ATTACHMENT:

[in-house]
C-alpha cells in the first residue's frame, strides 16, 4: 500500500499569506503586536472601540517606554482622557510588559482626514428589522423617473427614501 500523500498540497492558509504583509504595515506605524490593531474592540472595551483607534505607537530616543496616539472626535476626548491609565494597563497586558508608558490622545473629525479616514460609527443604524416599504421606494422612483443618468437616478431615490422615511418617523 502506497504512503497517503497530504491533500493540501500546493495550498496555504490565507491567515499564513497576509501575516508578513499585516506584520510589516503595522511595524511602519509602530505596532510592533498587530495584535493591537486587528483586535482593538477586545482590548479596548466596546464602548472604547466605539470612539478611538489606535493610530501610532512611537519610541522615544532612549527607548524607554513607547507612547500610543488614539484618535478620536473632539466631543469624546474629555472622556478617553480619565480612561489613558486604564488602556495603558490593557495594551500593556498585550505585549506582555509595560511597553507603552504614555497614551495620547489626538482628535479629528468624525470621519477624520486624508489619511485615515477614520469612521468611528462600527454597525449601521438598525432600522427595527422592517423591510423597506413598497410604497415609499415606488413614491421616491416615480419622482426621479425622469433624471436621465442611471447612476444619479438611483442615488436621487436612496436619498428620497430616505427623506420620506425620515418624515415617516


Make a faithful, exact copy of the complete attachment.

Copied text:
[in-house]
C-alpha cells in the first residue's frame, strides 16, 4: 500500500499569506503586536472601540517606554482622557510588559482626514428589522423617473427614501 500523500498540497492558509504583509504595515506605524490593531474592540472595551483607534505607537530616543496616539472626535476626548491609565494597563497586558508608558490622545473629525479616514460609527443604524416599504421606494422612483443618468437616478431615490422615511418617523 502506497504512503497517503497530504491533500493540501500546493495550498496555504490565507491567515499564513497576509501575516508578513499585516506584520510589516503595522511595524511602519509602530505596532510592533498587530495584535493591537486587528483586535482593538477586545482590548479596548466596546464602548472604547466605539470612539478611538489606535493610530501610532512611537519610541522615544532612549527607548524607554513607547507612547500610543488614539484618535478620536473632539466631543469624546474629555472622556478617553480619565480612561489613558486604564488602556495603558490593557495594551500593556498585550505585549506582555509595560511597553507603552504614555497614551495620547489626538482628535479629528468624525470621519477624520486624508489619511485615515477614520469612521468611528462600527454597525449601521438598525432600522427595527422592517423591510423597506413598497410604497415609499415606488413614491421616491416615480419622482426621479425622469433624471436621465442611471447612476444619479438611483442615488436621487436612496436619498428620497430616505427623506420620506425620515418624515415617516